By Jessica Levine
“We at The Recycling Partnership stand with Black people and people of color. We stand against racism. Today, and in all the days to come, our mission to advance recycling will carry with us a flag of social justice including the right to pursue a healthier and more sustainable life. We call on our community, company, and industry partners to listen, and do more to uphold equality. We pledge to do the same.” – Keefe Harrison, CEO
A mentor once asked me, What is your wildest dream? I told her that I wanted to be a catalyst for change.
I discovered my passion for the environment and sustainability field during my senior year of high school in Chicago, Ill. Very quickly, I began to immerse myself in academic studies related to the field and ensured that all of my leadership roles in college and external work experiences encompassed sustainability in some form. Through personal and professional settings, I noticed that not many people looked like me amongst leadership and considered why and what my contribution to the industry could be to change that. At 23 years old I became the youngest and first person of color to join The Recycling Partnership – an organization that for six years has been committed to empowering the systems that enable recycling to happen at the community level.
For almost two years now, I’ve been able to learn, grow, and contribute to developing recycling system solutions alongside some of the best and brightest community and corporate stakeholders in the world. But then, in the middle of a global pandemic, the national discourse on race in America shifted and shined a direct light on the persistent inequities faced by Black people in the U.S. While we are proud of the work we have accomplished to improve the health of people and communities to-date, the recent killings of George Floyd, Breonna Taylor, and Ahmaud Arbery, and the unrest that followed, has propelled us to take a closer look at ourselves as an organization and the recycling industry as a whole. What is evident is that there is a problem of racism in America that directly connects to our organization’s mission, and we are compelled to do something about it.
What Do We Know?
Our collective experience shows that recycling services across the U.S. disadvantages certain streets, neighborhoods, and housing types along socioeconomic lines, essentially excluding participation in a system that benefits the entire U.S. economically and environmentally. Take for instance, the following examples:
- While recycling feels universal, only half of the U.S. population has the same level of access to recycling as they do garbage service, and the access gap is most prominent in multifamily housing.
- Socioeconomically disadvantaged Black, and people of color often have unequal access to recycling infrastructure and educational materials compared to more affluent neighborhoods.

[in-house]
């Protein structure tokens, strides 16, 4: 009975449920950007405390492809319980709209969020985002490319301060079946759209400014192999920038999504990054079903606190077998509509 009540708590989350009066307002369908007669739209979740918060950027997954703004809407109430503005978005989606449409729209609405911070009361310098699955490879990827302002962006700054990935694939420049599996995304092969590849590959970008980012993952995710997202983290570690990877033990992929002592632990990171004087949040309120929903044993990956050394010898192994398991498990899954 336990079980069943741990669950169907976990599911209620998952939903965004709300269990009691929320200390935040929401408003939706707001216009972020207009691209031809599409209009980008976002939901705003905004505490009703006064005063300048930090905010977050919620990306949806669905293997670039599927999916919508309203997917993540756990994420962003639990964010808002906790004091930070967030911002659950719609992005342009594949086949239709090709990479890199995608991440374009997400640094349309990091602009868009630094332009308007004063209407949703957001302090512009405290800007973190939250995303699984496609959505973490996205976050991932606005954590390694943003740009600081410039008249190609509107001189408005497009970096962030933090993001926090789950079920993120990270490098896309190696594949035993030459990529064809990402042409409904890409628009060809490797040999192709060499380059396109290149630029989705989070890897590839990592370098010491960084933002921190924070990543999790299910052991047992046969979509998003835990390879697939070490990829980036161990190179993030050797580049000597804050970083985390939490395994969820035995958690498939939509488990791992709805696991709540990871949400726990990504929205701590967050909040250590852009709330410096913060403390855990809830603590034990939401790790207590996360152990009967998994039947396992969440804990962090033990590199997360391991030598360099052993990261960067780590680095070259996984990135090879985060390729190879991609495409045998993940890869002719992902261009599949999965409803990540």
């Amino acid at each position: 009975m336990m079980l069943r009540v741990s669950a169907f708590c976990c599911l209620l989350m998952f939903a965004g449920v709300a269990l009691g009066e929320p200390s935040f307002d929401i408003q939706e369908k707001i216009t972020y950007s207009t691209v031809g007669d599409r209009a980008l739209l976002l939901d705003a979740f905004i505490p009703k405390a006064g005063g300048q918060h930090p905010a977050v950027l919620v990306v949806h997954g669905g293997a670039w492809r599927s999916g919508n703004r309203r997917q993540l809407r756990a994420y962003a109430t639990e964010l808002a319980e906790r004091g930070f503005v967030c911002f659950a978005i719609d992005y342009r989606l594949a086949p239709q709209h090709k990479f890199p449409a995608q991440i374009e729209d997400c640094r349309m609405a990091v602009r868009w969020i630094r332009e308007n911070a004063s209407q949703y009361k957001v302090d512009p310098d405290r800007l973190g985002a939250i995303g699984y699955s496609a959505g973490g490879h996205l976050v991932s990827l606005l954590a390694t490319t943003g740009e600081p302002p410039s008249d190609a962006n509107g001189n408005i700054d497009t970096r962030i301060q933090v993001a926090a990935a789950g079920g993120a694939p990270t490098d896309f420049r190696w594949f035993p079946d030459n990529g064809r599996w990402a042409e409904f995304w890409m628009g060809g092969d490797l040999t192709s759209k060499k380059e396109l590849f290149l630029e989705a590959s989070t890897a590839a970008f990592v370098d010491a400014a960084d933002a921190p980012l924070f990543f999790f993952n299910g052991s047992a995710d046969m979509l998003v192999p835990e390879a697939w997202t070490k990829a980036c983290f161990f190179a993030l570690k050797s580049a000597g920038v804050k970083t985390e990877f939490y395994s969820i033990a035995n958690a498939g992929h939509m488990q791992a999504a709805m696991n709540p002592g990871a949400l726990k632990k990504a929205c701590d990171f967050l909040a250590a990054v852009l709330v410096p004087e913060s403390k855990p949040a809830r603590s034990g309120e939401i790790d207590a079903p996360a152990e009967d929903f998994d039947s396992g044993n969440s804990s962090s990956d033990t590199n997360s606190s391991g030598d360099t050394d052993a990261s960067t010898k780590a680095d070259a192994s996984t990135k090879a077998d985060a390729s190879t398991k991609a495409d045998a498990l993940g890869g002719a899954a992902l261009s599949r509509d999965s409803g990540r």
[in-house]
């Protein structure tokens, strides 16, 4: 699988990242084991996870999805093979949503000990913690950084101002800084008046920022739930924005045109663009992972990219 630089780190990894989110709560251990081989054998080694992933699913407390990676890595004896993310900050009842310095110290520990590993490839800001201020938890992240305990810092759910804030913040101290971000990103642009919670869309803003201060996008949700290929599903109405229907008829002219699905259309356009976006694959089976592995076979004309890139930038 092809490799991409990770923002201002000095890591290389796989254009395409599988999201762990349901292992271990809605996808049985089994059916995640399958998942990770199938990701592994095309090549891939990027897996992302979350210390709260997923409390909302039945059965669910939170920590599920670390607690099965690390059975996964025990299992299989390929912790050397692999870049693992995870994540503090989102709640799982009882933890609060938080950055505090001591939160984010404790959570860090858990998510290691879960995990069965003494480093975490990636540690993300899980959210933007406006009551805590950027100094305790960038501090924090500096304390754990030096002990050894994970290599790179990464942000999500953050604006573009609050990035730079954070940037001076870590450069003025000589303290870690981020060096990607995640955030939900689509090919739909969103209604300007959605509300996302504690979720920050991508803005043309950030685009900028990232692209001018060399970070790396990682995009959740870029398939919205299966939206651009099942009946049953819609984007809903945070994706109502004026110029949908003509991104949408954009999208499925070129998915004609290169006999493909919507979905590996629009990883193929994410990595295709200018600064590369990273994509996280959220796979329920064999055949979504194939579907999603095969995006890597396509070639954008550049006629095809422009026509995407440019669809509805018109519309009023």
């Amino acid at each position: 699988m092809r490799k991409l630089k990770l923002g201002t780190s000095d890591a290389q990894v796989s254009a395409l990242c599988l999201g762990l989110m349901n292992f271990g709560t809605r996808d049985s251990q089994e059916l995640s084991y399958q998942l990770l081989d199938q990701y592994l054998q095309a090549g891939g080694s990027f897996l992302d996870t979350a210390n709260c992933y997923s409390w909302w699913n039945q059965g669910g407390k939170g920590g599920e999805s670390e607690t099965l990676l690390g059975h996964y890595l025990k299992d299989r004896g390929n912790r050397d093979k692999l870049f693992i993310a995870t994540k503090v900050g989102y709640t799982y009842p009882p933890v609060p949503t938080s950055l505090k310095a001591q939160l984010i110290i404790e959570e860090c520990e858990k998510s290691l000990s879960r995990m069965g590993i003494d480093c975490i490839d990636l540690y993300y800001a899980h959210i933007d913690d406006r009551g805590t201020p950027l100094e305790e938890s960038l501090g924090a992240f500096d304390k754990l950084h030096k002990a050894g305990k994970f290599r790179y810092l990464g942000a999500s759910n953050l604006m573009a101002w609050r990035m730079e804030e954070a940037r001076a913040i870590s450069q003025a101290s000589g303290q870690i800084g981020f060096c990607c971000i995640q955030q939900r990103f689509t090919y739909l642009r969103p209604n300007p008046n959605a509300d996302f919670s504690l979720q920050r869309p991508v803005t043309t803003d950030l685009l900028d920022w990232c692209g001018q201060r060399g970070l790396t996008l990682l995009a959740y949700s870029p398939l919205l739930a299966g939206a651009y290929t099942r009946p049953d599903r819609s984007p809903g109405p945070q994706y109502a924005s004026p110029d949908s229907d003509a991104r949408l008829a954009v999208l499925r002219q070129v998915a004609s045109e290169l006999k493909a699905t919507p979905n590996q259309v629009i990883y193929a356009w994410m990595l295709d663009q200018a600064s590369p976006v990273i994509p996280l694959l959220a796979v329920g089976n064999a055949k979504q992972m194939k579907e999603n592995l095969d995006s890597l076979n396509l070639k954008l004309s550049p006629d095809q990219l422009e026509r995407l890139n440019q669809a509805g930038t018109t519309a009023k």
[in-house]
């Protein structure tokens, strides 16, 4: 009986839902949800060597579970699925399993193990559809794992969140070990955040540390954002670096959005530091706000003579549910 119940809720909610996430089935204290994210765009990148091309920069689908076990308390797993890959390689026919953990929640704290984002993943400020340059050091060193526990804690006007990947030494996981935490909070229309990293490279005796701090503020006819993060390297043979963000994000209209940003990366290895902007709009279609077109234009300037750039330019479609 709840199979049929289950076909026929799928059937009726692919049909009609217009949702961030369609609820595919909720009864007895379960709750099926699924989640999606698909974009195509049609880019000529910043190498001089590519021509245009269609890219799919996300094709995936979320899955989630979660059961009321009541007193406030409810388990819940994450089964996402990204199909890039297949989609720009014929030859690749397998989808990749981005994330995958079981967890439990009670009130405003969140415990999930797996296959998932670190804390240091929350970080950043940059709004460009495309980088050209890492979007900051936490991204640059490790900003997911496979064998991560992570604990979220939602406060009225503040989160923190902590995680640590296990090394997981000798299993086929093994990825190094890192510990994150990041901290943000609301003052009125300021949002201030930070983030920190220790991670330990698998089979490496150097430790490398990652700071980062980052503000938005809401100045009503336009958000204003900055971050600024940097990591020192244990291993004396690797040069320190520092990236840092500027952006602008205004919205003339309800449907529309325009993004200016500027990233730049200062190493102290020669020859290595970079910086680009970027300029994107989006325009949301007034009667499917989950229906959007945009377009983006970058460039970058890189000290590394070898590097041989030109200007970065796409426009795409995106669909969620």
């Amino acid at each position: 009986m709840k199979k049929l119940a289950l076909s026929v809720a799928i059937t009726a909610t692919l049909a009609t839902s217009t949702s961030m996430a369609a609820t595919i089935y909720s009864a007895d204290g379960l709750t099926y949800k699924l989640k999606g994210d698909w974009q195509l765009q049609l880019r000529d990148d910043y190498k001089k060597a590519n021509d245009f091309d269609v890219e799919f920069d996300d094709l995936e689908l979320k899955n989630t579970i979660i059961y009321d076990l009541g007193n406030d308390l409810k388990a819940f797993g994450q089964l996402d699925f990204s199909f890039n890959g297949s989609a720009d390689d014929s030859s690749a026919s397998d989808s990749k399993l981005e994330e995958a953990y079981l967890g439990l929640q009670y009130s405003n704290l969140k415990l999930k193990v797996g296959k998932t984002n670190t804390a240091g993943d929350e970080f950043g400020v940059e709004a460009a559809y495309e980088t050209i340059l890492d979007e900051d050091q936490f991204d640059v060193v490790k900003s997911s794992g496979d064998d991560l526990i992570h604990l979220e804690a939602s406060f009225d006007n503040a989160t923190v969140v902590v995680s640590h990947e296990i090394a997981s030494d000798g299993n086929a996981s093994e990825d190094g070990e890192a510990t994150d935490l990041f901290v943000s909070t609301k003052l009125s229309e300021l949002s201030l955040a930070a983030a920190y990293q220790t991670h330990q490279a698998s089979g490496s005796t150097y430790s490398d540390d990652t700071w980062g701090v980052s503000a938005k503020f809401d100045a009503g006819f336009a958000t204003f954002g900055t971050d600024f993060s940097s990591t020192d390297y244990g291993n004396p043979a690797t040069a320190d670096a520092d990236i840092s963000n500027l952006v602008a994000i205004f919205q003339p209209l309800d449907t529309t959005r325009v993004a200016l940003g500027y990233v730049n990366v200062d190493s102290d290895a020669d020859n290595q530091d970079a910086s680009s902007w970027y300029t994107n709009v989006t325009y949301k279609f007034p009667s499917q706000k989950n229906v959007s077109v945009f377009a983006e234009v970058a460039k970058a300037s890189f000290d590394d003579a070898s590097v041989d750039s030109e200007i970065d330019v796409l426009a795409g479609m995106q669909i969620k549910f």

- Only half of recyclables in homes with service are recycled. For minority populations, these numbers may be lower due to the lack of inclusive education resources that speak to their needs and in their language.
- We often see people of color in labor positions, but not in leadership roles within solid waste and recycling programs — illustrating a clear need to create leadership opportunities for people that reflect the communities they serve.
All people deserve to feel valued by their communities and provided with access to a sustainable and healthy lifestyle. But providing recycling service equitably is only the first step. Therefore, we are developing a framework and five-year plan that addresses opportunities for improvement internally on issues of diversity and inclusion within our organization and externally within the recycling industry as a whole.
We are also launching the Recycling Inclusion Fund as a first step to address these efforts. Through this Fund, we will be directing grant dollars toward investment in recycling infrastructure and education equity, training and leadership modules for communities of color, and research into the challenges that hinder a more equitable circular economy. We have received an initial contribution from our Funding Partner, 3M, to launch these efforts.
Call to Action
What does a world where all people feel like valued members within their communities look like? How can we as global, national, and local industry do our part to apply our shared experiences, knowledge, and resources to catalyze a sustainable lifestyle for everyone?
We, at The Recycling Partnership, are not shying away from this work, but, instead, have committed to the progress of it. We are establishing the Recycling Inclusion Fund as a mechanism to allow us to do this urgent work and give our funding partners a channel to engage and participate. We are at the beginning of this journey and invite you to join us as we learn and grow. Recycling through the lens of diversity, equity, and inclusion deserves focused attention and mission-aligned philanthropic support to create a more comprehensive and just system nationwide.
I look forward to continue working toward my wildest dream and being among the people leading and committed to this critical work.
Want to learn more about how you can be a part of system change? E-mail Jessica at email@example.com